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( A troubling seven minute read)

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Since ancient times, philosophers have tried to devise systems to try to balance the strengths of majority rule against the need to ensure that informed parties get a larger say in critical decisions, not to mention that minority voices are heard.

The Brixit vote is a case in kind.

Originally the European Community was supposed to be a trade agreement to ease all the tariffs and taxes, lower the cost of goods and improve the efficiency of the European member’s economies.  The British voted overwhelmingly voted yes by 67.2% (historic high) for this in 1975.

The real lunacy of the United Kingdom’s vote to leave the European Union was not that British leaders dared to ask their populace to weigh the benefits of membership against the immigration pressures it presents. Rather, it was the absurdly low bar for exit, requiring only a simple majority. Given voter turnout of 70%, this meant that the leave campaign won with only 36% of eligible voters backing it.Prime Minister Theresa May plans to trigger article 50 by the end of March.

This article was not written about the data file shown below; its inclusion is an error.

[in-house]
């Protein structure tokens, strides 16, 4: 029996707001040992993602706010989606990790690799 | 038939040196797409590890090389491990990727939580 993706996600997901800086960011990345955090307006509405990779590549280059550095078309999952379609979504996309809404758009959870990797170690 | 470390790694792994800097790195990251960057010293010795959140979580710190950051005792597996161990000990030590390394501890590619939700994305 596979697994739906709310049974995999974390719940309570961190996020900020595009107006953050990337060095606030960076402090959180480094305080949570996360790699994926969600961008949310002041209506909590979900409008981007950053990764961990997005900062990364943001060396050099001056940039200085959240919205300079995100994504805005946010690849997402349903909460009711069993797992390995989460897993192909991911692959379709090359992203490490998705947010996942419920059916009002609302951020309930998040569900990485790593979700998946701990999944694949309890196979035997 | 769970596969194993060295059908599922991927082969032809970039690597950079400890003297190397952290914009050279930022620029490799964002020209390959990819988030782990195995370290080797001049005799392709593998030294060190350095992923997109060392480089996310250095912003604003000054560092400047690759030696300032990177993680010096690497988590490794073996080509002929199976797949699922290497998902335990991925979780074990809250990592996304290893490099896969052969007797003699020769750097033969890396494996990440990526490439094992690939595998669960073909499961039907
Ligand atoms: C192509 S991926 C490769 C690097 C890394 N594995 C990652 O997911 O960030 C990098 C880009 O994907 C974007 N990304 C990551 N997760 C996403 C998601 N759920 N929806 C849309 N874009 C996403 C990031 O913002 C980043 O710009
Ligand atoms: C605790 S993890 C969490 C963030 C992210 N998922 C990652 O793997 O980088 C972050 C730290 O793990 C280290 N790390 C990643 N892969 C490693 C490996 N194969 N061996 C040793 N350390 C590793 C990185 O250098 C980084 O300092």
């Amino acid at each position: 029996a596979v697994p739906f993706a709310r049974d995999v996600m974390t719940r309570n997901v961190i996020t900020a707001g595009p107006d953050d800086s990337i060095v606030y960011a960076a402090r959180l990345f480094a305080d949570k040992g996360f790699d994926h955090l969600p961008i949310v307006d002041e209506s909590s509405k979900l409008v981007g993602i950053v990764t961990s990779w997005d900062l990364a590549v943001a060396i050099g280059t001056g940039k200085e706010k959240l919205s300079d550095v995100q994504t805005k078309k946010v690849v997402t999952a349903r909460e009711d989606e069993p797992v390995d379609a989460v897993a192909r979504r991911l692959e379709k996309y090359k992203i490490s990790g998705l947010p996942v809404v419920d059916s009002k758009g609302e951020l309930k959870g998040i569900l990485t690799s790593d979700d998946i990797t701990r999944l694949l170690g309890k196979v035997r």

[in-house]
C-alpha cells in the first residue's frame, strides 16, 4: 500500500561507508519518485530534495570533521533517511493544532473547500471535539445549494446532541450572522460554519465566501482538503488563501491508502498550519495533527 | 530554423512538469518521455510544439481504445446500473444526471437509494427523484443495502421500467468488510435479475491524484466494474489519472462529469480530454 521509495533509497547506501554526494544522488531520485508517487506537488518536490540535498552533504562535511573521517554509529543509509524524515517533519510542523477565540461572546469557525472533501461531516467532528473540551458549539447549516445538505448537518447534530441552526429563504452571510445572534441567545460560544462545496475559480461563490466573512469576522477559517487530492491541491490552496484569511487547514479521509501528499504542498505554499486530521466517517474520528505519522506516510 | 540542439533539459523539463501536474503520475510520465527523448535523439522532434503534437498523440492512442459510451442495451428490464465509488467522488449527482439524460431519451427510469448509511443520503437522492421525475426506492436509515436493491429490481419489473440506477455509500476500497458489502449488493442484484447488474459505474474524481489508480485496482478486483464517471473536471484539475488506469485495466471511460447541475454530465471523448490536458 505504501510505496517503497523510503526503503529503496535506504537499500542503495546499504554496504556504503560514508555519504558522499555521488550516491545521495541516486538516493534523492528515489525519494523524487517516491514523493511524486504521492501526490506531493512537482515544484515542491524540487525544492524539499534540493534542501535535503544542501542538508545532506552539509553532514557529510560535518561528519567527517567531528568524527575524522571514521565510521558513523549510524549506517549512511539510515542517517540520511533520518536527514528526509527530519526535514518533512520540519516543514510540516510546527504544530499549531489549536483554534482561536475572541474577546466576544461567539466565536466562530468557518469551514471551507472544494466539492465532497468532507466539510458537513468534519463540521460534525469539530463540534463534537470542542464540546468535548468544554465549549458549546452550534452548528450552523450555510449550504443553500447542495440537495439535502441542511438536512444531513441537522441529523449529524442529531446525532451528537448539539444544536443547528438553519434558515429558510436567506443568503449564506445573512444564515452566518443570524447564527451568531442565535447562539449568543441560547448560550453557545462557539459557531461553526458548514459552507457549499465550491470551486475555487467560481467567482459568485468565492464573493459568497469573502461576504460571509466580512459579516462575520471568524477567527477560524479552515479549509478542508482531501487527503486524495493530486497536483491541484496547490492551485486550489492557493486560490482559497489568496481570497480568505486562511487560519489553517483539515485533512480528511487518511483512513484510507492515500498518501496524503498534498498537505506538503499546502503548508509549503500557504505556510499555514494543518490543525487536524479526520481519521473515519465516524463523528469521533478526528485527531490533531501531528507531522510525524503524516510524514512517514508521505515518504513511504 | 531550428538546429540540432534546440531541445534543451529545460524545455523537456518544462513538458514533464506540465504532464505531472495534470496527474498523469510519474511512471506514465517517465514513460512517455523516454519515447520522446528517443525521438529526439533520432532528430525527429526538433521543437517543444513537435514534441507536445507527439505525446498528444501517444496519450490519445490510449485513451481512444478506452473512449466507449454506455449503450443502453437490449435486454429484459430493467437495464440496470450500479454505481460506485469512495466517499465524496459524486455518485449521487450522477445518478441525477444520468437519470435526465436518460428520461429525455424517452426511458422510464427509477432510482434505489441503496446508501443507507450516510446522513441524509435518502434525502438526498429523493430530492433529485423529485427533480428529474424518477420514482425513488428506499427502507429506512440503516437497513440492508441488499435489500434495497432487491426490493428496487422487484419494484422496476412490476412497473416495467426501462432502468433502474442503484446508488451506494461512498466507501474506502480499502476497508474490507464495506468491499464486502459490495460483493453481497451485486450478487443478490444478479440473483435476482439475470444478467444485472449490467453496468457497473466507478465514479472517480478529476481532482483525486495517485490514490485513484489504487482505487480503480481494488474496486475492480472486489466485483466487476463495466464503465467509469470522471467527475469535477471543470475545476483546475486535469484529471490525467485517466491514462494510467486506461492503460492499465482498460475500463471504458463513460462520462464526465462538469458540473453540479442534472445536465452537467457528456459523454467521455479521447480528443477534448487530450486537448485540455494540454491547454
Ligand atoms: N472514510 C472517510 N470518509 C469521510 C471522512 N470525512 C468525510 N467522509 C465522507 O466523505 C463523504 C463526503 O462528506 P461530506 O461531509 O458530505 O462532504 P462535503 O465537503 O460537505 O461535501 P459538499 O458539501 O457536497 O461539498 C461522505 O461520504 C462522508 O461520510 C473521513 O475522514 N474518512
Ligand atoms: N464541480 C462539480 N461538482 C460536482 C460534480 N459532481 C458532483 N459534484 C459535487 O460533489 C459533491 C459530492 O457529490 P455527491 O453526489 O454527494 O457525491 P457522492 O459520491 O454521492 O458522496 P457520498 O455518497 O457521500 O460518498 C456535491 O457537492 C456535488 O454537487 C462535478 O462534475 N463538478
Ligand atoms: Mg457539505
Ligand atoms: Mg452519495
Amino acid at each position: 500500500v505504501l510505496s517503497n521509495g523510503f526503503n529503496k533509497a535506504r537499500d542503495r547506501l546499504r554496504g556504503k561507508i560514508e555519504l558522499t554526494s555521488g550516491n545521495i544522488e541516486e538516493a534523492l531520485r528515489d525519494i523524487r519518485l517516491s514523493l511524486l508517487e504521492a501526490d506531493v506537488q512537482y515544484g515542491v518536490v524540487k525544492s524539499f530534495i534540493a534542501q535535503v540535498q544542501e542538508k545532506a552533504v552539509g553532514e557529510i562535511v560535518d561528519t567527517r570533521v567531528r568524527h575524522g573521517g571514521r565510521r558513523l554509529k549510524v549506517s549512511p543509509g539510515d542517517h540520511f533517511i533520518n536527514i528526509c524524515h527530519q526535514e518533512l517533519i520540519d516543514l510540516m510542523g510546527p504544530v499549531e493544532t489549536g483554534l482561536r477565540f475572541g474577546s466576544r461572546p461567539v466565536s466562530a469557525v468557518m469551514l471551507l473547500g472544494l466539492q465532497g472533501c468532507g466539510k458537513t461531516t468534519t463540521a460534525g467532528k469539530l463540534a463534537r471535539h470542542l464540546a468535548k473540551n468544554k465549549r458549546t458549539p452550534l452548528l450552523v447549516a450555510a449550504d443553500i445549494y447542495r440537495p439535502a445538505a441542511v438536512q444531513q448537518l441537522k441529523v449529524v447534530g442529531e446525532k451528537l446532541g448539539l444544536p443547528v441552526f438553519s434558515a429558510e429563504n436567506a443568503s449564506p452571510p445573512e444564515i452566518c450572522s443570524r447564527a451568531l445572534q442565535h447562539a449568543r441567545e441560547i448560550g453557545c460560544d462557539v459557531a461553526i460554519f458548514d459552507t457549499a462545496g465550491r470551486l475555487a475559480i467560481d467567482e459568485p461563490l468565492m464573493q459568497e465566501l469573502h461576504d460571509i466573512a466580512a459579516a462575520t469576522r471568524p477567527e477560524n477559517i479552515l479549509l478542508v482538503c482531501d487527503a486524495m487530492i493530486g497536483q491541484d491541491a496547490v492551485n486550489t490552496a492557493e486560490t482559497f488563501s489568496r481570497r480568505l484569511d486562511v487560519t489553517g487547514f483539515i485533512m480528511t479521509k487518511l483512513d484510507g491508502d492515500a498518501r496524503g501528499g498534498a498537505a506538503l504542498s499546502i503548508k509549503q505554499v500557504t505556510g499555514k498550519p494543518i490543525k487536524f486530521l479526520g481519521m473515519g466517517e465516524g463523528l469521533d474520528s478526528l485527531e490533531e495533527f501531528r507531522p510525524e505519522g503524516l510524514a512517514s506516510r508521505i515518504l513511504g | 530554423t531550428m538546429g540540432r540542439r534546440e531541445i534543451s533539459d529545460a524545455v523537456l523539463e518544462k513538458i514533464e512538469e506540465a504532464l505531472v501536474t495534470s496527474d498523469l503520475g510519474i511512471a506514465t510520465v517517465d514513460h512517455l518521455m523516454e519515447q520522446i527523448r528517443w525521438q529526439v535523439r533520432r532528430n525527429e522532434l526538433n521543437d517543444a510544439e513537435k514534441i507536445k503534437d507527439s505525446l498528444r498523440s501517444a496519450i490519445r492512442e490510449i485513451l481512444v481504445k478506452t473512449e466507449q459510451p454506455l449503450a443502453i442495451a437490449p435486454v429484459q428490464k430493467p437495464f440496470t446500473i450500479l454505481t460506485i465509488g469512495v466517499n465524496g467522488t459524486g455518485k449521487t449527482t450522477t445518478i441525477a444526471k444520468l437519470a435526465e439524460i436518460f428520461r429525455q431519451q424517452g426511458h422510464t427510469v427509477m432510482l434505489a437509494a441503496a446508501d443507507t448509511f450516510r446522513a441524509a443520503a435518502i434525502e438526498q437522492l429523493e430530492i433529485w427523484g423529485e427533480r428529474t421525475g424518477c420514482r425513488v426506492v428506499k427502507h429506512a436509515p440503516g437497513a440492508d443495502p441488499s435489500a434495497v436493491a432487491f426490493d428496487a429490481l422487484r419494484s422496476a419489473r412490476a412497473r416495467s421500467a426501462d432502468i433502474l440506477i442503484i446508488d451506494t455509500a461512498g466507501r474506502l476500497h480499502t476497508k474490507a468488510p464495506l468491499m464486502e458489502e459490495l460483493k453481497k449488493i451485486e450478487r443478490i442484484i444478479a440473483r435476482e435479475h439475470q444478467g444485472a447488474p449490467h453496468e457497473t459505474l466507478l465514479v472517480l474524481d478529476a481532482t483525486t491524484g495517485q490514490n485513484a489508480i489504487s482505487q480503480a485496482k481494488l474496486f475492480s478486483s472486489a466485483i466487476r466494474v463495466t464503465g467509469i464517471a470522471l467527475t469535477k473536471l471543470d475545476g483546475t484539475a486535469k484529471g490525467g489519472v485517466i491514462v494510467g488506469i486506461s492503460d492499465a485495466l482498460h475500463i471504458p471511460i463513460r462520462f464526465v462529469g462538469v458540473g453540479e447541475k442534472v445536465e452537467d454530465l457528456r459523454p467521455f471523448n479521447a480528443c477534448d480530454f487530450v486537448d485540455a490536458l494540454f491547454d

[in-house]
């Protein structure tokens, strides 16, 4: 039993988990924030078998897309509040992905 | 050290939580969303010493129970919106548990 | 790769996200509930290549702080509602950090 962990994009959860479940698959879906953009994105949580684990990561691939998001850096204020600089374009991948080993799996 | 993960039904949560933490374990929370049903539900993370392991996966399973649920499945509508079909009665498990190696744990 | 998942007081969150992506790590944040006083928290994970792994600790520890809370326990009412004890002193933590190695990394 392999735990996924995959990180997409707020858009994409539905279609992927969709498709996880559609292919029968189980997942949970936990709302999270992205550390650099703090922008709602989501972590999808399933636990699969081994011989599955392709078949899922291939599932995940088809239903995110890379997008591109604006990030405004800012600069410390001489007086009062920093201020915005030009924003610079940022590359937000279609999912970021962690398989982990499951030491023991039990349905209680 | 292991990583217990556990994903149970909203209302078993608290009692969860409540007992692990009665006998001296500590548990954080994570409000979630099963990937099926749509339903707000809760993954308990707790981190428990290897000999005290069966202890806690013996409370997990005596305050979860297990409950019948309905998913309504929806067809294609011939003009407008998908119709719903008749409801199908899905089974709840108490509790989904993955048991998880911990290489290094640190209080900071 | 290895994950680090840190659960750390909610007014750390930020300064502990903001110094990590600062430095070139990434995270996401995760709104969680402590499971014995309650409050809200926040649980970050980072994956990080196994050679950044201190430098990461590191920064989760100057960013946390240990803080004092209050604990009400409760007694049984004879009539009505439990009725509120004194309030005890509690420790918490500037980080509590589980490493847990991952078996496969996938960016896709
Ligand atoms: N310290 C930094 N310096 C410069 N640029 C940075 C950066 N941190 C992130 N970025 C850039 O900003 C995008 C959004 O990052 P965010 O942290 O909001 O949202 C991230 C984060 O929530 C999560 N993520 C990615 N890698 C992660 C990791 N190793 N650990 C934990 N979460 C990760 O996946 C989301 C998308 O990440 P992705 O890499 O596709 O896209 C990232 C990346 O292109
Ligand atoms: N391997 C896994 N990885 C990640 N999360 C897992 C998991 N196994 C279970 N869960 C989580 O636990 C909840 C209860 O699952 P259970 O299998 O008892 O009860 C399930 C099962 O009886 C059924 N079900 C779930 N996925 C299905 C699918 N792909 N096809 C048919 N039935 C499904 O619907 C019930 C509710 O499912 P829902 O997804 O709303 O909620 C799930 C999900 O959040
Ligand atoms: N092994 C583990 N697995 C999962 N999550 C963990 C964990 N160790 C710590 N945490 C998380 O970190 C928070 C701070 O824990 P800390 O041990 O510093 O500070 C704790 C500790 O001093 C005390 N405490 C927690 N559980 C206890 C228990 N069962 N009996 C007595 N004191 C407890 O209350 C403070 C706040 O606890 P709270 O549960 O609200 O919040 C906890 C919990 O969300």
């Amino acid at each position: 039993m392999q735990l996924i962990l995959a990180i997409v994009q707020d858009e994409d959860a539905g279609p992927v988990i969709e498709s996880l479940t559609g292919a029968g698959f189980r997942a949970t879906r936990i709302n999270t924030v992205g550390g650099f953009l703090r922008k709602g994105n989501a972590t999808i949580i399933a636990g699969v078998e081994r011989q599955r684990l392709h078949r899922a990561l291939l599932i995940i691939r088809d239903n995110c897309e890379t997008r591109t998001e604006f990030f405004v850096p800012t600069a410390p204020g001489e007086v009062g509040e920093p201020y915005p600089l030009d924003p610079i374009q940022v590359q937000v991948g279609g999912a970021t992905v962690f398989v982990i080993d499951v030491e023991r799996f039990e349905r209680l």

Does the vote have to be repeated after a year to be sure? No.

A parliamentary petition for a second referendum has attracted more than one million.

Does a majority in Parliament have to support Brexit? Apparently not.

Did the UK’s population really know what they were voting on?

Absolutely not. Indeed, no one has any idea of the consequences, both for the UK in the global trading system, or the effect on domestic political stability.

This isn’t democracy;

Mrs May’s phrase “Brexit means Brexit” has become a tired cliché.

What exactly, is a fair, democratic process for making irreversible, nation-defining decisions?

Is it really enough to get 52% to vote for breakup, in a country that has three devolved parliaments that voted to stay in.

The idea that somehow any decision reached anytime by majority rule is necessarily “democratic” is a perversion of the term.

Modern democracies have evolved systems of checks and balances to protect the interests of minorities and to avoid making uninformed decisions with catastrophic consequences. The greater and more lasting the decision, the higher the hurdles.

The current international standard for breaking up a country is arguably less demanding than a vote for lowering the drinking age.